Related: When Do Deer Take the Bait?

How do I set up the survey? In addition, if you use one camera per 100 acres you will get almost no new bucks after 14 days. This is the reason to pre-bait four to six days and run your survey for 14 consecutive days. Turns out that sex ratios stabilize after only three to four days using one camera per 100 acres or even one camera for 200 acres. This means you can get a good handle on your sex ratio with only a three- or four-day survey. Getting data for sex ratio in any hunting area is critical information relative to determining doe harvest. I cannot overemphasize the importance of managing for an adult sex ratio of one buck per two or three adult does.

Obviously to get a more equal sex ratio you need to do one of two things — lower doe numbers and/or increase buck numbers. Passing up younger bucks is important and harvesting does is important. Why do you want equal sex ratios? Because they create more options for hunting, options that work and make hunting more fun. With equal sex ratios you increase competition for does. When you do that it opens up a whole bag of options. Mock scrapes, rattling, calling, using decoys, scents and lures, all work better when there is competition for does. Thus, learning what the sex ratio is will tell you how many does you need to harvest each year. It also provides you incentives to pass up those yearling bucks.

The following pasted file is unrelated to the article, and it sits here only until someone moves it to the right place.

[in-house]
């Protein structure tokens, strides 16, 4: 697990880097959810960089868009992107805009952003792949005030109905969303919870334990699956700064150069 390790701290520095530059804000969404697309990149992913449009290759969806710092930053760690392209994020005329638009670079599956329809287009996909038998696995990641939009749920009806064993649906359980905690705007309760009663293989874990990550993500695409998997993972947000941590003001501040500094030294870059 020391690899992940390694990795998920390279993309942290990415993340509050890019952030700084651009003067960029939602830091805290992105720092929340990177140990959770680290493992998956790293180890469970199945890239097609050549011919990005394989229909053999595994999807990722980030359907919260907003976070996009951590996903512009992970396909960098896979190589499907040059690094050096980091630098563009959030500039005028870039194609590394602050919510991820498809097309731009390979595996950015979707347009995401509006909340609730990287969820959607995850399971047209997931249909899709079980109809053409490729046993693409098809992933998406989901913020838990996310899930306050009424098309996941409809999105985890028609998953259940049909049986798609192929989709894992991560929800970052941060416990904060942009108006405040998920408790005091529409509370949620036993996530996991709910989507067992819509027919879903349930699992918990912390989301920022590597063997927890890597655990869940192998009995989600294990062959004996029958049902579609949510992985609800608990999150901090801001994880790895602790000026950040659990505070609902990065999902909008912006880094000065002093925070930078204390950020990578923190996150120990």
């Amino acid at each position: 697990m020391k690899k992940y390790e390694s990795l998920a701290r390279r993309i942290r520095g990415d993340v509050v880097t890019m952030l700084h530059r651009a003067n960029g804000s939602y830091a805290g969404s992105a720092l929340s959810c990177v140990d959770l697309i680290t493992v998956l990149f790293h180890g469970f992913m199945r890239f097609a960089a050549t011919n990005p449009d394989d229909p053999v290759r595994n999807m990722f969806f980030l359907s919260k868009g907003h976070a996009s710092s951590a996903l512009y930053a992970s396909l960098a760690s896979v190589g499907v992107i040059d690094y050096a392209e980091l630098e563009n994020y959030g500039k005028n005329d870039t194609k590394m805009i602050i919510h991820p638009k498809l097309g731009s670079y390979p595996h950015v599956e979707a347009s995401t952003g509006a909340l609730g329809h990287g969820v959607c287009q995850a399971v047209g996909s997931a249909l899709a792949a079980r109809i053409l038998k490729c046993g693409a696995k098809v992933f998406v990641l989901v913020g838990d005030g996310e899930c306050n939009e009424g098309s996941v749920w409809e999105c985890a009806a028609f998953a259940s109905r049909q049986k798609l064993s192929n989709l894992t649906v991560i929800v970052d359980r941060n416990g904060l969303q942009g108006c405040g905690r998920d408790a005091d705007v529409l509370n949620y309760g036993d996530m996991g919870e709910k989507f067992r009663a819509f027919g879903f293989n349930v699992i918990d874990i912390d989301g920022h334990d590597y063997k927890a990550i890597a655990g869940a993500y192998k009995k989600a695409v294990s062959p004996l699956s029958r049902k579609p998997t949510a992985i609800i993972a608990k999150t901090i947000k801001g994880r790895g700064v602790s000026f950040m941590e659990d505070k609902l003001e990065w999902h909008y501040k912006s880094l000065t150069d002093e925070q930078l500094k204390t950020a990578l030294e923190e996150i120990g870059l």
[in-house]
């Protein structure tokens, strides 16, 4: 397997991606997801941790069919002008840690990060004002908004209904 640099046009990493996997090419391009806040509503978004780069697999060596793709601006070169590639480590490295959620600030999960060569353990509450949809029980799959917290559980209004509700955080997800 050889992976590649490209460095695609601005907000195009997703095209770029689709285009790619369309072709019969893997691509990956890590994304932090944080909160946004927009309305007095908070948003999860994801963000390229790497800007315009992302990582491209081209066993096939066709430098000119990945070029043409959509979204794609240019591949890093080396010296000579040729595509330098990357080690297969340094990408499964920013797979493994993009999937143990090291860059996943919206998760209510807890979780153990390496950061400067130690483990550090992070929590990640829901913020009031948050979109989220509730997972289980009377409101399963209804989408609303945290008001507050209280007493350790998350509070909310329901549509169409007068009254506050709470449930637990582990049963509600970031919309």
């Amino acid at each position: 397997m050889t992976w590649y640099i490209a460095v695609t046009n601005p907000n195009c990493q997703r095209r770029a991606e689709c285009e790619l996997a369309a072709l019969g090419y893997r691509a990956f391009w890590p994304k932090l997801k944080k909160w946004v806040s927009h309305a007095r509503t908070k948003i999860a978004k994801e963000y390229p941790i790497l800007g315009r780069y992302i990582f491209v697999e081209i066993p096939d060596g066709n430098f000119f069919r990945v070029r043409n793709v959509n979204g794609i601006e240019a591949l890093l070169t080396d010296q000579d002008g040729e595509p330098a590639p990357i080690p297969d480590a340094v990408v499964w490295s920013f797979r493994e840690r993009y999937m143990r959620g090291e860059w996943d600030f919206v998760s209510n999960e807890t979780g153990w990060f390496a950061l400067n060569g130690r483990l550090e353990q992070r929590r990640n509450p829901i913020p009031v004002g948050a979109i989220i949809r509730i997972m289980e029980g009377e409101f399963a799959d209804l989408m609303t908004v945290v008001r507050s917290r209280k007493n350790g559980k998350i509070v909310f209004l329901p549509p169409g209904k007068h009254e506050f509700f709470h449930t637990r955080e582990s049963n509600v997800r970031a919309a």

To photograph 90 percent of your deer, studies say ti use one camera for every 100 acres and run the survey for 14 consecutive days.

One other interesting tidbit about equal sex ratios: in areas where you work to get more equal sex ratios and pass on yearling bucks, yearling buck dispersal rates drop. This means you’ll have more bucks on your property, and that’s a good thing.

Use a map or aerial photo and decide where to place each camera. Clear the ground around the camera, and face the camera in a northerly direction to best avoid the sun. If using digital cameras, set the delay to once every five minutes or more so you are not inundated with photos of the same animal. Depending on the size of your area, putting out bait and cameras every 100 acres can get rather expensive, but such camera density gives you the best data. If you put out one camera site per 200 acres, you’ll get around 55 percent of the deer in your area, as compared to 90 percent with more cameras. However, there is another option to save money on cameras. Do half your area for 14 days, using one camera per 100 acres. Then move those cameras to the other half of your property, pre-bait for four to six days and run a second survey. It’s not perfect, but it will give you enough data to make it worthwhile.